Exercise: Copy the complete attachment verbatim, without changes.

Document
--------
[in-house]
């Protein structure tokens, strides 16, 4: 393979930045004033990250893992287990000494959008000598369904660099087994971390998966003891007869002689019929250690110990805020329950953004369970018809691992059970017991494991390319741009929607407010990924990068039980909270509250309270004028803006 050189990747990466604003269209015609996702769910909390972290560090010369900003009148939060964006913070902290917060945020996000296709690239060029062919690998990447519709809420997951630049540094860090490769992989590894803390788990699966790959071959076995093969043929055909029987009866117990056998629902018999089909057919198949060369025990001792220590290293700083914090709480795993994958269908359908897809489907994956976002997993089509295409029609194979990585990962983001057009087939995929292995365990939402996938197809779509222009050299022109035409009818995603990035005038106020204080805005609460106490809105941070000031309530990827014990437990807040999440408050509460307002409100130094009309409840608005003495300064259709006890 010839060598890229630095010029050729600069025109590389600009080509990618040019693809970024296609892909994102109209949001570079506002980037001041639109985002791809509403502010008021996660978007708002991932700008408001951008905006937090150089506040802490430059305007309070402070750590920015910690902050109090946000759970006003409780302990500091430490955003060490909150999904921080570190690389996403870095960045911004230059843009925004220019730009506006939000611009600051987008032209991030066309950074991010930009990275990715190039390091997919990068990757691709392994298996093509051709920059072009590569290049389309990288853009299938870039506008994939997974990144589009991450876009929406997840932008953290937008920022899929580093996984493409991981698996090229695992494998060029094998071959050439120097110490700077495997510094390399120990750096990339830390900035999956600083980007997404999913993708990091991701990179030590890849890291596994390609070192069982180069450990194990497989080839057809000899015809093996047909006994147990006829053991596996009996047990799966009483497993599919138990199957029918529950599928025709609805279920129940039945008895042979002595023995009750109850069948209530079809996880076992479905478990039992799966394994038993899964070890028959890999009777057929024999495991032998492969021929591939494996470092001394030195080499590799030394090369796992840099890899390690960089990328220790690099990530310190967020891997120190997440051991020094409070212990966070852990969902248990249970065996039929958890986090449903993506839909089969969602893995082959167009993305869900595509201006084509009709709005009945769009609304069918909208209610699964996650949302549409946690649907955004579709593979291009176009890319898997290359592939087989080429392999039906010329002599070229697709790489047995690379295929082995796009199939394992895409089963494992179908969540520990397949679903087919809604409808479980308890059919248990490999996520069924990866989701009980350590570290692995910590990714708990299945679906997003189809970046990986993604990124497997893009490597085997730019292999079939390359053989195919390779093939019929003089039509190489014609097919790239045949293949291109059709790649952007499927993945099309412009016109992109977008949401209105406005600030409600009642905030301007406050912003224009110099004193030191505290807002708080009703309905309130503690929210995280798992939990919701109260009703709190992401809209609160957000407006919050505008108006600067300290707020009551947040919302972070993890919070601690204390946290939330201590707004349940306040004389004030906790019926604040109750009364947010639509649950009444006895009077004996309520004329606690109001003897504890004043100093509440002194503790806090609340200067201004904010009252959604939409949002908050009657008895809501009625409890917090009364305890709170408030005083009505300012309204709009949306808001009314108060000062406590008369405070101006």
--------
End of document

[in-house]
């Protein structure tokens, strides 16, 4: 393979930045004033990250893992287990000494959008000598369904660099087994971390998966003891007869002689019929250690110990805020329950953004369970018809691992059970017991494991390319741009929607407010990924990068039980909270509250309270004028803006 050189990747990466604003269209015609996702769910909390972290560090010369900003009148939060964006913070902290917060945020996000296709690239060029062919690998990447519709809420997951630049540094860090490769992989590894803390788990699966790959071959076995093969043929055909029987009866117990056998629902018999089909057919198949060369025990001792220590290293700083914090709480795993994958269908359908897809489907994956976002997993089509295409029609194979990585990962983001057009087939995929292995365990939402996938197809779509222009050299022109035409009818995603990035005038106020204080805005609460106490809105941070000031309530990827014990437990807040999440408050509460307002409100130094009309409840608005003495300064259709006890 010839060598890229630095010029050729600069025109590389600009080509990618040019693809970024296609892909994102109209949001570079506002980037001041639109985002791809509403502010008021996660978007708002991932700008408001951008905006937090150089506040802490430059305007309070402070750590920015910690902050109090946000759970006003409780302990500091430490955003060490909150999904921080570190690389996403870095960045911004230059843009925004220019730009506006939000611009600051987008032209991030066309950074991010930009990275990715190039390091997919990068990757691709392994298996093509051709920059072009590569290049389309990288853009299938870039506008994939997974990144589009991450876009929406997840932008953290937008920022899929580093996984493409991981698996090229695992494998060029094998071959050439120097110490700077495997510094390399120990750096990339830390900035999956600083980007997404999913993708990091991701990179030590890849890291596994390609070192069982180069450990194990497989080839057809000899015809093996047909006994147990006829053991596996009996047990799966009483497993599919138990199957029918529950599928025709609805279920129940039945008895042979002595023995009750109850069948209530079809996880076992479905478990039992799966394994038993899964070890028959890999009777057929024999495991032998492969021929591939494996470092001394030195080499590799030394090369796992840099890899390690960089990328220790690099990530310190967020891997120190997440051991020094409070212990966070852990969902248990249970065996039929958890986090449903993506839909089969969602893995082959167009993305869900595509201006084509009709709005009945769009609304069918909208209610699964996650949302549409946690649907955004579709593979291009176009890319898997290359592939087989080429392999039906010329002599070229697709790489047995690379295929082995796009199939394992895409089963494992179908969540520990397949679903087919809604409808479980308890059919248990490999996520069924990866989701009980350590570290692995910590990714708990299945679906997003189809970046990986993604990124497997893009490597085997730019292999079939390359053989195919390779093939019929003089039509190489014609097919790239045949293949291109059709790649952007499927993945099309412009016109992109977008949401209105406005600030409600009642905030301007406050912003224009110099004193030191505290807002708080009703309905309130503690929210995280798992939990919701109260009703709190992401809209609160957000407006919050505008108006600067300290707020009551947040919302972070993890919070601690204390946290939330201590707004349940306040004389004030906790019926604040109750009364947010639509649950009444006895009077004996309520004329606690109001003897504890004043100093509440002194503790806090609340200067201004904010009252959604939409949002908050009657008895809501009625409890917090009364305890709170408030005083009505300012309204709009949306808001009314108060000062406590008369405070101006």